Trail Runners for a Trail Runner

Trail runners are becoming de rigueur among many in the hiking/backpacking set, and that’s fine with me. As a trail runner in more civilized environments, hitting the AT in that style of kicks would be my preference anyway.

But hiking-level trail runners are a different breed from the Asics I typically mud up. They have beefier toes, rock plates, sticky Vibram soles, gusseted tongues, etc. Which, given the more technical nature of the trails I’ll be hiking (versus the ones I usually run) is, once again, fine by me.

So I would hike in trail runners. All I had to do was choose one.

As it turns out, the decision on which shoe to buy was made easy for me. A year ago I bought a pair of Merrell Yokotas as a daily wear shoe, and I still like them so much that I decided to play it safe and go Merrell trail runners for my first hiking shoe, even though I was toss-and-turn-at-night tempted by the La Sportiva Ultra Raptors.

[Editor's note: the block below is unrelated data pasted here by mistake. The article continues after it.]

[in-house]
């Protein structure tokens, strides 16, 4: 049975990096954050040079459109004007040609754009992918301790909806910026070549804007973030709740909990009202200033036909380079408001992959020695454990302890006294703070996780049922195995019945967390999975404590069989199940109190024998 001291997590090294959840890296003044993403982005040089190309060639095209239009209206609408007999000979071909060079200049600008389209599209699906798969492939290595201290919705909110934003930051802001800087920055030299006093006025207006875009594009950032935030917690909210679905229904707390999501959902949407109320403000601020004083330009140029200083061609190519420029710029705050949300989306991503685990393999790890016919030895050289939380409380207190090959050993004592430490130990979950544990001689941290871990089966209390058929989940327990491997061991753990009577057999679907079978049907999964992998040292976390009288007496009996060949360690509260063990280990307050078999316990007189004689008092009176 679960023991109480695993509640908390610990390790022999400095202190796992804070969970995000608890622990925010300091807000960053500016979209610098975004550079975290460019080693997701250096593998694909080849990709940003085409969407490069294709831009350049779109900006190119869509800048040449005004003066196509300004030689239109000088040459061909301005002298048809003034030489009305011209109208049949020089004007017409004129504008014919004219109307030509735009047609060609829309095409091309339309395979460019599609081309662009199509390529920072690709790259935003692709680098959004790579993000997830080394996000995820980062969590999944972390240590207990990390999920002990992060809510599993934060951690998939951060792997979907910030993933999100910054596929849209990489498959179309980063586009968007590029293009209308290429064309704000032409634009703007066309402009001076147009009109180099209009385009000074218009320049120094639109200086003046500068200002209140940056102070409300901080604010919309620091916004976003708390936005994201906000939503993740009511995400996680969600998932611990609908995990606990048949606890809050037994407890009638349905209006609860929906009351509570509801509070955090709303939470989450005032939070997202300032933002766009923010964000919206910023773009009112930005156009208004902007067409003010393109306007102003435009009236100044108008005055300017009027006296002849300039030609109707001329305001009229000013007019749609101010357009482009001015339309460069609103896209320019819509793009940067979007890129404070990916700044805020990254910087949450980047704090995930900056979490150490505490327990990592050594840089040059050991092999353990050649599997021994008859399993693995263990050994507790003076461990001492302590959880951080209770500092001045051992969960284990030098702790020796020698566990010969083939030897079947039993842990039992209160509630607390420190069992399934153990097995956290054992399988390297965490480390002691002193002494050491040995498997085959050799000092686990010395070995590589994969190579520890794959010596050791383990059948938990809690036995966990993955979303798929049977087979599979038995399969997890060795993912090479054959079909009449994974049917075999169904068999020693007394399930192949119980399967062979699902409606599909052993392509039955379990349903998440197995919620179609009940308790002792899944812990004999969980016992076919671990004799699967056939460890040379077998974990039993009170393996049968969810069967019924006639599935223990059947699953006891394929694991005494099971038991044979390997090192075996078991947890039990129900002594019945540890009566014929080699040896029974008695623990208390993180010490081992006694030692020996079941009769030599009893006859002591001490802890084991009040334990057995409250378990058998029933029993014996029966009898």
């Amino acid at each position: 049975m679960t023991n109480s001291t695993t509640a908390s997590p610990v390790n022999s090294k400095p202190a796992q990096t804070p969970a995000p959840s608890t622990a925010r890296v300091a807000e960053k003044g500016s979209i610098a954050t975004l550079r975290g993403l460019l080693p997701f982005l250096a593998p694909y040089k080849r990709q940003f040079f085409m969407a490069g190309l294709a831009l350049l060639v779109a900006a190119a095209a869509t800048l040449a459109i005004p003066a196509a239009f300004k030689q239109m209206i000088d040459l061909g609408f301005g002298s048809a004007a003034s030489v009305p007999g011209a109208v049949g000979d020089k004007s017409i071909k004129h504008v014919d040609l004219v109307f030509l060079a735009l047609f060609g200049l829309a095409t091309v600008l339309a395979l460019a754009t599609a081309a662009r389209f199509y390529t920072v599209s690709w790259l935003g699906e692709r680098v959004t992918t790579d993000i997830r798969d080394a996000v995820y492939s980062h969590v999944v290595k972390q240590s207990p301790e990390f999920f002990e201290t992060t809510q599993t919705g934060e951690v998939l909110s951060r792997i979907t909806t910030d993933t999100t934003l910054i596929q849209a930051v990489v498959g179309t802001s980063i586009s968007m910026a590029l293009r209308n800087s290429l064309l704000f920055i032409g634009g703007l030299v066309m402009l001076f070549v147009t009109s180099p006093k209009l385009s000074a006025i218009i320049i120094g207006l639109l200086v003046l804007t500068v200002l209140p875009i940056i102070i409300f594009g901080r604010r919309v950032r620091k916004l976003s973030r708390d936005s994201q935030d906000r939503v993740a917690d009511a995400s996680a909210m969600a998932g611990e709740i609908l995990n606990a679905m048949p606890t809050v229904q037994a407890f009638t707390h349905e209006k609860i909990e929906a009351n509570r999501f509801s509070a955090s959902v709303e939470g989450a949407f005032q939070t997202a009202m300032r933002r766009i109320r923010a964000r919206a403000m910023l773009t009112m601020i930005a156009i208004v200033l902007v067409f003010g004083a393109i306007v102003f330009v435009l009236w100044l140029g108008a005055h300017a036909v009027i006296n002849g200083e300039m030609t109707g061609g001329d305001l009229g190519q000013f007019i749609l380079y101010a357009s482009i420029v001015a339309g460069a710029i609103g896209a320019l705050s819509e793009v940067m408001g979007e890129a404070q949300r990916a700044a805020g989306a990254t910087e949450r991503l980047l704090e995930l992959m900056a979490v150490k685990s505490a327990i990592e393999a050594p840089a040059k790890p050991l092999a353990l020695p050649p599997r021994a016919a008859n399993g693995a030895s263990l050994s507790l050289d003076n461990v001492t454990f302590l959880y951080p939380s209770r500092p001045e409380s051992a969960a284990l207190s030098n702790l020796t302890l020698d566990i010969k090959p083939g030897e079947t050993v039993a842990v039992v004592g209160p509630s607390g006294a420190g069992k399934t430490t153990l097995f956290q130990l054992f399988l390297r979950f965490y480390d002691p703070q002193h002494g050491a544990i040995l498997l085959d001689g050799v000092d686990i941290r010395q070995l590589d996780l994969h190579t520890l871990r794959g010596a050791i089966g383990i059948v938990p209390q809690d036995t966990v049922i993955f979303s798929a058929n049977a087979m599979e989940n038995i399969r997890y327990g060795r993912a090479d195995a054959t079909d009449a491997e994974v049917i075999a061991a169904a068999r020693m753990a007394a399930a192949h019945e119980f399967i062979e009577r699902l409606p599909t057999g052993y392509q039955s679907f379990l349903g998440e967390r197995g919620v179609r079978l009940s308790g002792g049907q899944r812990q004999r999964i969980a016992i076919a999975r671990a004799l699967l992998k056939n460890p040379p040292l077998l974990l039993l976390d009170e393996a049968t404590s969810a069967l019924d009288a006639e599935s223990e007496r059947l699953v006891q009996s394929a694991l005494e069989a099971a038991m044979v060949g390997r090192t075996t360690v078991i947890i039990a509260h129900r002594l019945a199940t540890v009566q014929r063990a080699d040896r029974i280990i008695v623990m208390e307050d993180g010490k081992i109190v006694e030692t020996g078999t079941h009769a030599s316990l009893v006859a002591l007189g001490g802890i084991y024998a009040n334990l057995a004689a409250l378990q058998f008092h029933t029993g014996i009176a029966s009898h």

My new shoes arrived Monday and, after slipping them on, I could tell two things: First, that they feel substantially different on the foot than my Asics trail runners; and second, that I’m going to like them. Just wearing them around the house for an hour gave me a very positive first impression. Granted, I’ve been fooled (and blistered) by shoes before when taking them from the soft carpet of the living room out into the real world, but given my history with the Yokotas, I feel pretty confident in these.

 

MerrellsMerrell All Out Peak trail runners. And, in keeping with the theme that has permeated most of my gear purchases, I got them on sale for a great price.

 

I’ll find out for sure at the end of next week when they hit the Appalachian Trail for the first time with me in them. Hopefully the hateful hordes of black flies will let me test them in peace. If not, they will unintentionally be used for running…

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